Nope, being busy isn't exciting. Boring is good. Because boring is not boring; boring is being healthy, living a balanced life that has serenity
Today, I took time, investing in me. I cooked nutritious meals, the result of slowing down. I read at length. I took deep breaths. I went outside and breathed in the crisp air and delighted in the clouds above and the chirping of birds. I did not speak with others, either by phone or in person. I made time for me. You might want to check out this post, it's a good one about this subject.
6. I'm thankful this inn avoids being a narcissistic exercise. I'm not interested in talking about myself. My focus is to add positive contributions to the world by sharing my experience, strength and hope. There's no growth in complaining and revisiting our miseries.
My hope is that my posts leave constructive and healthy perspectives. From them, I hope others find values they can place above the vulnerable parts of their lives, as they travel life's journey. Healthy principles are the slate stones that allow us to cross the boggy areas of life. (For more about these slate stones, please click here.)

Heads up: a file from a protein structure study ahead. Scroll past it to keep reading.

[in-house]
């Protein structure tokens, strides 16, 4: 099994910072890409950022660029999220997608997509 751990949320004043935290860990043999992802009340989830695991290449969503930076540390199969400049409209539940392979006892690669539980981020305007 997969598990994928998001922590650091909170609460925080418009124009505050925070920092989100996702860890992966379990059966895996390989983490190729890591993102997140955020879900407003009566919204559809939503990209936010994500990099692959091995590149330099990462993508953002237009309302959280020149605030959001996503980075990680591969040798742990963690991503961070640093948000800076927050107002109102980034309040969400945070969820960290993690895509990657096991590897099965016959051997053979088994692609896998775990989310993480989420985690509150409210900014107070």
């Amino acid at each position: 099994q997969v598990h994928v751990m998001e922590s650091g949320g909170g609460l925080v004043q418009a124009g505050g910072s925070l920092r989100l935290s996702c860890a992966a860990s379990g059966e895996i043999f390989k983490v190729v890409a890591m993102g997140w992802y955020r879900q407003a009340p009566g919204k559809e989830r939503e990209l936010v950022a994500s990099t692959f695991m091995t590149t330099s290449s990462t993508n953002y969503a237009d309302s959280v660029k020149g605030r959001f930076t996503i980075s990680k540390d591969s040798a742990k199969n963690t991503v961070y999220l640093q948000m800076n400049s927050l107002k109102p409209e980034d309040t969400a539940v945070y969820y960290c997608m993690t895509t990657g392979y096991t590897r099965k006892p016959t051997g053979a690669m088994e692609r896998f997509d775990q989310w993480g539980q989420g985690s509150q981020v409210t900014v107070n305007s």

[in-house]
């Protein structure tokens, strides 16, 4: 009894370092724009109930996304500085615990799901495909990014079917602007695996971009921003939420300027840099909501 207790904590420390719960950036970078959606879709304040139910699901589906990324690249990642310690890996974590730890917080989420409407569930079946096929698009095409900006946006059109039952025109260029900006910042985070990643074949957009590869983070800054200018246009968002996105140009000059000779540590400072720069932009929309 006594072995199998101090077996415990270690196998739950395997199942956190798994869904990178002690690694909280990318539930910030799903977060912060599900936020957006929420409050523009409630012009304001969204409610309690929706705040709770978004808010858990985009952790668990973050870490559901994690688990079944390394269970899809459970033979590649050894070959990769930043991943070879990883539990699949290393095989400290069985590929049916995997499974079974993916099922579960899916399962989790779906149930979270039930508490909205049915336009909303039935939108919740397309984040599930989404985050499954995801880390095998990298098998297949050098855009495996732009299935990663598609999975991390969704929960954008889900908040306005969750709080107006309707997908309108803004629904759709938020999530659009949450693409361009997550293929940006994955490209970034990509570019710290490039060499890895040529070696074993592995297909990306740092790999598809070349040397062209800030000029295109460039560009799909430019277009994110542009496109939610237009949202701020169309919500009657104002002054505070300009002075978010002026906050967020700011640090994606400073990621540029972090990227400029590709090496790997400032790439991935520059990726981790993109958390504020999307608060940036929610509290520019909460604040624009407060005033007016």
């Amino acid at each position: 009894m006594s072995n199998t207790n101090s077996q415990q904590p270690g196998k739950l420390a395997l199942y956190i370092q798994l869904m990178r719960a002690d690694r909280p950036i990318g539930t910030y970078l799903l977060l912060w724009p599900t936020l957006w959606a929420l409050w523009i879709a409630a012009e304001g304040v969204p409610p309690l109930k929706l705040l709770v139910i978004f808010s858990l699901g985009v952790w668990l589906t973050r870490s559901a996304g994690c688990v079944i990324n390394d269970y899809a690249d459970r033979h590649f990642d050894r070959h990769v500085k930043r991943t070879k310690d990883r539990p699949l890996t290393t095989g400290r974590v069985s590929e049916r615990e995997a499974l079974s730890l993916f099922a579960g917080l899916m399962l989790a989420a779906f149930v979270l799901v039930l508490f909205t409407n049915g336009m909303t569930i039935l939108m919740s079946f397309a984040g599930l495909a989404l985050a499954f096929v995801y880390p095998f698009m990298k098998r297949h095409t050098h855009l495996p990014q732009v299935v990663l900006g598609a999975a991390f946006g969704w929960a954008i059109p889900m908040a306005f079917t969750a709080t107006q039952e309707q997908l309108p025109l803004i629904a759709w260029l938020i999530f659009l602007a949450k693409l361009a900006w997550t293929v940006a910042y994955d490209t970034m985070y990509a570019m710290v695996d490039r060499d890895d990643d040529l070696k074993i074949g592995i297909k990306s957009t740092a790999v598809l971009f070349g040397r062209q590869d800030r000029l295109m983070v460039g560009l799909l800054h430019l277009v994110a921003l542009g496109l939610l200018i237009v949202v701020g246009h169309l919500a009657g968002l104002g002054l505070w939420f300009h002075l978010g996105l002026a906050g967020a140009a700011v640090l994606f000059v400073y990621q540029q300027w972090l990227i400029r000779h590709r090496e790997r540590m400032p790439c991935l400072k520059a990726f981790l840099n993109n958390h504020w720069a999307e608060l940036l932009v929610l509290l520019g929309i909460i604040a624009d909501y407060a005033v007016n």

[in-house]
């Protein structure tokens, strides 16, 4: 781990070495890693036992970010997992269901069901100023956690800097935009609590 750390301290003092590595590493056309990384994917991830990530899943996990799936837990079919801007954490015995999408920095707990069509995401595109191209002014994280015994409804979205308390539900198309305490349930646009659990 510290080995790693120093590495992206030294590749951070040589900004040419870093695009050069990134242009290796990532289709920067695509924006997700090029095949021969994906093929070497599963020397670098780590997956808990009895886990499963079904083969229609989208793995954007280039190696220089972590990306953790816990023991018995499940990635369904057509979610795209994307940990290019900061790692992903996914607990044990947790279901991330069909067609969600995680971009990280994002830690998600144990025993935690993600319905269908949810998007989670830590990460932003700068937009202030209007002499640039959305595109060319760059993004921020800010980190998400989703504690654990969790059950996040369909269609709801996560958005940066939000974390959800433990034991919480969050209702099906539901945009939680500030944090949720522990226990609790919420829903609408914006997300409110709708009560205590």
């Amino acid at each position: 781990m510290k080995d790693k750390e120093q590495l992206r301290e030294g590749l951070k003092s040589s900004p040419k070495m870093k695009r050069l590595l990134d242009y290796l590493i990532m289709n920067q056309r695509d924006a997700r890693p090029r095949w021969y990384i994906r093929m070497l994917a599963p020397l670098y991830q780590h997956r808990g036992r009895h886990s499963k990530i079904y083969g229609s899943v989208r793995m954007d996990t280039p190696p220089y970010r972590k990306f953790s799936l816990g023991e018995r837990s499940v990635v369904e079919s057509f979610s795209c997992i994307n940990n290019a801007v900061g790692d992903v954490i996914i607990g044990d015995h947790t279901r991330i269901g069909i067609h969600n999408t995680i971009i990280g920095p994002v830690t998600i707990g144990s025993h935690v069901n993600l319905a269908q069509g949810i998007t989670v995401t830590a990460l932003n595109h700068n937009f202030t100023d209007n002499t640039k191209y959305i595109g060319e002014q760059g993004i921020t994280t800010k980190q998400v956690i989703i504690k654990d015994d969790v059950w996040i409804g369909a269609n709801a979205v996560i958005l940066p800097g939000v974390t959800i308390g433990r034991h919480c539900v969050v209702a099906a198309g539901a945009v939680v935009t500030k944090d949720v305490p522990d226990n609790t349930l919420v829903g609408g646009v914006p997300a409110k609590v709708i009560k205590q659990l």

Critical is our attitude; optimism and a heart of thanks goes a long way towards reaching our goals and enjoying life fully. You might want to revisit this post for the vision of this inn. One quote from the previous link:
This passage reminds us of the negative power contained within complaining. There's a healthier alternative; giving thanks---sharing our gratitudes. As the Apostle Paul says:All happy people are grateful. Ungrateful people cannot be happy. We tend to think that being unhappy leads people to complain, but it is truer to say that complaining leads people to becoming unhappy.
In everything give thanks for this God's will for you in Christ Jesus I Thessalonians 5:18
BoundariesI'm grateful for boundaries. Without them we'd live chaotic lives, susceptible to the whims of others. Boundaries define who we are and our values. They contribute to our serenity; boundaries are neutral; just as a wall is neutral, or the border to a country.
They allow the good in and keep out the bad. They also were crushed and trampled upon if we grew up in an emotional (including lots of drama), verbal or physically abusive home or we live or lived with someone addicted to control, perfectionism, alcohol, drugs or sex.
Boundaries are essential when relating with narcissistic people. Narcissistic people hate boundaries---they want you to do what they want, when they want you to do it. Your hopes and dreams be damned, according to them. Do you know what makes a relationship abusive? A lack of reciprocity. Remember that, it will spare you many a grief in your relationships.